Balance of Trade

In 2013, Cuba recorded a trade deficit of 9190.30 million CUC. The average figure between 1990 and 2013 was -4019.75 million CUC (Harnecker, 2014). Cuba has a relatively consistent trade deficit mainly because of the economy’s low productivity (Monreal, 2002). The country largely depends on imports to feed the population. Another reason why Cuba has problems with the balance of trade is the use of inappropriate trade policies in the past (Whitfield, 2008). The developments often lead to crises even in the face of strong preventive measures. For example, in 2008, the value of the Cuban currency depreciated. As a result, the country faced difficulties in conducting international trade. Foreign products became expensive due to the weak currency (Campbell, 2013).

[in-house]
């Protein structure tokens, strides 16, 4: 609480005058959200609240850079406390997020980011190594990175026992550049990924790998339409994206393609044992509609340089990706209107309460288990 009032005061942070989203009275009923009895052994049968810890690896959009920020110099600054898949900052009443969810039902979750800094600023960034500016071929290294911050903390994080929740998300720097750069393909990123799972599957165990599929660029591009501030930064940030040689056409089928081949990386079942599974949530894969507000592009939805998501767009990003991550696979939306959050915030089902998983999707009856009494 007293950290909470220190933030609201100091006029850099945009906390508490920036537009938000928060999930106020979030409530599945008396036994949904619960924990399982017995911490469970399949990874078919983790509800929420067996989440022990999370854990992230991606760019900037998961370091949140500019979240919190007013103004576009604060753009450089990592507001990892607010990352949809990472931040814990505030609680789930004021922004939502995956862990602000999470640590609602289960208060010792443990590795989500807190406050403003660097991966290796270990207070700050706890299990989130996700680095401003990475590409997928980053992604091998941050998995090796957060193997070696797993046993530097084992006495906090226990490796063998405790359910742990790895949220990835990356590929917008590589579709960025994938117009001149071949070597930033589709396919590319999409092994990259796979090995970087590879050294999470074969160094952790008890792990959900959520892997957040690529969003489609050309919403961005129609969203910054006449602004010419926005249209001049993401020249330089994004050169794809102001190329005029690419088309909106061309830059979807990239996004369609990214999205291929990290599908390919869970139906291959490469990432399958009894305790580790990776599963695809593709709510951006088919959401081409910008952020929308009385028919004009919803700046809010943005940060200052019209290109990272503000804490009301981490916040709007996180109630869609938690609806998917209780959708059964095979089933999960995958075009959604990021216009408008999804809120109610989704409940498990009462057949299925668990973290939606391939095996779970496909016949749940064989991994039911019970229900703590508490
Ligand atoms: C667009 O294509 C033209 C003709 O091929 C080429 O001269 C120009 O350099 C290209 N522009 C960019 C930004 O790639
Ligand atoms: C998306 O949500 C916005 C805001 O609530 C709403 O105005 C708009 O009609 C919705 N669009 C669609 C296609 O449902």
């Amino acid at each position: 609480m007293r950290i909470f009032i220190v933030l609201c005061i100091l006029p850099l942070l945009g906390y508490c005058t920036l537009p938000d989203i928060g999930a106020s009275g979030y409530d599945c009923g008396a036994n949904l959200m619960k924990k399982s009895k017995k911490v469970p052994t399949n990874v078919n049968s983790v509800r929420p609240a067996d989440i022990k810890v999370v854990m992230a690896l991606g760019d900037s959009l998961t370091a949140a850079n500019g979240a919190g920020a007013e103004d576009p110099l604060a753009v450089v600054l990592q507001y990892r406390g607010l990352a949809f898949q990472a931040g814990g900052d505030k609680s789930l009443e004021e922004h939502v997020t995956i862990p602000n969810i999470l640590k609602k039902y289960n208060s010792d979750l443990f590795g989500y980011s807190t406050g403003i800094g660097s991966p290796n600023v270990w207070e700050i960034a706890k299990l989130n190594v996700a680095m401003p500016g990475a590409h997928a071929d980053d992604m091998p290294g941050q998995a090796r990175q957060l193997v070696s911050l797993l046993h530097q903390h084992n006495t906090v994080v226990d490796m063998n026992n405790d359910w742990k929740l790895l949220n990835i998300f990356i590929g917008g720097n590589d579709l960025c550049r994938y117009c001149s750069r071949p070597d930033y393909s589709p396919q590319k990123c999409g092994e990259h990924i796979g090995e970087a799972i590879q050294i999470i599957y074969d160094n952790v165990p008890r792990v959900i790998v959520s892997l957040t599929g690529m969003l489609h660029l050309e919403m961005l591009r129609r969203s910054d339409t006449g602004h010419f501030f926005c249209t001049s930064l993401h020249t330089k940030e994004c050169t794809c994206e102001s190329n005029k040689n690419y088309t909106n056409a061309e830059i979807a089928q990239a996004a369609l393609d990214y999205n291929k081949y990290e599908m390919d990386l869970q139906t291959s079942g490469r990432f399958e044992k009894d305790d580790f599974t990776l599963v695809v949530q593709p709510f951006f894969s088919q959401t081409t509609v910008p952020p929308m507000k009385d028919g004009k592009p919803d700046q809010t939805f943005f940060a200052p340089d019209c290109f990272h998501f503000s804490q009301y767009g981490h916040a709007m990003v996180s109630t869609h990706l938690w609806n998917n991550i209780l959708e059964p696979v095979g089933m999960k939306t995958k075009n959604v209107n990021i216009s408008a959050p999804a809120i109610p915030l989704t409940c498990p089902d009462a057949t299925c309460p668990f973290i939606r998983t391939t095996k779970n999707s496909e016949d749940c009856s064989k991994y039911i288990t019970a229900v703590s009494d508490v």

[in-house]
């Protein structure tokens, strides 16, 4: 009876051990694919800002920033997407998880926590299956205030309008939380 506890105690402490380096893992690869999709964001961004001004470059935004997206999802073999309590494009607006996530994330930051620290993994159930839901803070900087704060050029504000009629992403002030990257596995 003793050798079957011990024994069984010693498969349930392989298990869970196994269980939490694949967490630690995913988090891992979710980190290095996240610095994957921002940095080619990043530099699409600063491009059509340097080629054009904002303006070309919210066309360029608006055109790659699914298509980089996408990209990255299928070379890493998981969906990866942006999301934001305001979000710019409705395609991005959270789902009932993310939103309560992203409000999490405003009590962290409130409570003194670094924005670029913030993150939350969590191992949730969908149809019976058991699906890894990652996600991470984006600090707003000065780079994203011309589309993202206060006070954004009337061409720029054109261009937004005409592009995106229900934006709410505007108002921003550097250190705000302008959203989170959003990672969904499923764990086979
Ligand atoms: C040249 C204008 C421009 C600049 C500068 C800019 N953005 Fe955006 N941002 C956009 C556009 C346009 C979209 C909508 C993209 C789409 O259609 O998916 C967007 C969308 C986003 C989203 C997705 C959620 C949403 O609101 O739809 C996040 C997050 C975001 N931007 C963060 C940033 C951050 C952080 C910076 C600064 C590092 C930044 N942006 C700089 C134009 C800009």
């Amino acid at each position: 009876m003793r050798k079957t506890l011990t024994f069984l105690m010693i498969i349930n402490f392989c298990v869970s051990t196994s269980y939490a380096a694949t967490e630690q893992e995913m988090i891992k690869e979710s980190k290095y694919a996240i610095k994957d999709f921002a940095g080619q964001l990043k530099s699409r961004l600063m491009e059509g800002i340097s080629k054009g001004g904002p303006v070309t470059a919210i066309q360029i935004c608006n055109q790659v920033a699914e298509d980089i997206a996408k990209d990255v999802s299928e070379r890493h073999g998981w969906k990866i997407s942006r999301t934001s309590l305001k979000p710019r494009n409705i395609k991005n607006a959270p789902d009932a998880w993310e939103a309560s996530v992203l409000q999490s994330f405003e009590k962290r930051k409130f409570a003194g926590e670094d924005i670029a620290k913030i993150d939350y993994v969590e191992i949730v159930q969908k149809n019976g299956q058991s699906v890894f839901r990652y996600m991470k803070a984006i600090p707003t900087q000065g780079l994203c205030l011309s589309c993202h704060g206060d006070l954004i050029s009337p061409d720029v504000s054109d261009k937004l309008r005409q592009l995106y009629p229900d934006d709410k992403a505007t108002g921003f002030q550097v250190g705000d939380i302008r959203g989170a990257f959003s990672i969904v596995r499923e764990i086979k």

International Trade in Cuba

The Cuban economy is largely dependent on imports (Ritter, 2004). The country has established trade relations with many nations around the world, especially those in Latin America, Europe, Asia, the Caribbean, and Africa. Other major trading partners include Venezuela, the Netherlands, the US, and Russia [see appendix 6] (Ritter, 2004). Cuba has been forced to re-establish broken relations with former trading partners so as to thrive economically. For instance, the sudden severance of trade ties with Russia and the Eastern bloc wrecked havoc on the Cuban economy (Harnecker, 2014). The government had to re-establish the ties to survive economically. The incident was a turning point for Cuba. It was during this period that the country diversified its trading partners.

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